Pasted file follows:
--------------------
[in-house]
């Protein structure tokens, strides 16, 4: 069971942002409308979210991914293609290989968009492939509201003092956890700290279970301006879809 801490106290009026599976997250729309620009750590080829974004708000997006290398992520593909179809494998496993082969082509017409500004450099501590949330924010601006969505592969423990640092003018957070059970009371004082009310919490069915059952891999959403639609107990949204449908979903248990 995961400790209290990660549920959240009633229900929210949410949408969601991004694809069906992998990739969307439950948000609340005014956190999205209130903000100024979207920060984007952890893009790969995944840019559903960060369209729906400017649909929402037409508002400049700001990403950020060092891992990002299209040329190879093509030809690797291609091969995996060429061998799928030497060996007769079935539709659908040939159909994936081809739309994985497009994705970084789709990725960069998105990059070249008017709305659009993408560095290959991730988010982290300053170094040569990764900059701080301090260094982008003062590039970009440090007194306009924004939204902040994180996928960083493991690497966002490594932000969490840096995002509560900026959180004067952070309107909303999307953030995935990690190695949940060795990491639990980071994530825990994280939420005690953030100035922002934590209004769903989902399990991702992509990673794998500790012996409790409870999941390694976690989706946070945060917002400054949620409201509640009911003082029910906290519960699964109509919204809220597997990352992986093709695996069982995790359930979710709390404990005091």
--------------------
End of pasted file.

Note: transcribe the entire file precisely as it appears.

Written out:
[in-house]
């Protein structure tokens, strides 16, 4: 069971942002409308979210991914293609290989968009492939509201003092956890700290279970301006879809 801490106290009026599976997250729309620009750590080829974004708000997006290398992520593909179809494998496993082969082509017409500004450099501590949330924010601006969505592969423990640092003018957070059970009371004082009310919490069915059952891999959403639609107990949204449908979903248990 995961400790209290990660549920959240009633229900929210949410949408969601991004694809069906992998990739969307439950948000609340005014956190999205209130903000100024979207920060984007952890893009790969995944840019559903960060369209729906400017649909929402037409508002400049700001990403950020060092891992990002299209040329190879093509030809690797291609091969995996060429061998799928030497060996007769079935539709659908040939159909994936081809739309994985497009994705970084789709990725960069998105990059070249008017709305659009993408560095290959991730988010982290300053170094040569990764900059701080301090260094982008003062590039970009440090007194306009924004939204902040994180996928960083493991690497966002490594932000969490840096995002509560900026959180004067952070309107909303999307953030995935990690190695949940060795990491639990980071994530825990994280939420005690953030100035922002934590209004769903989902399990991702992509990673794998500790012996409790409870999941390694976690989706946070945060917002400054949620409201509640009911003082029910906290519960699964109509919204809220597997990352992986093709695996069982995790359930979710709390404990005091």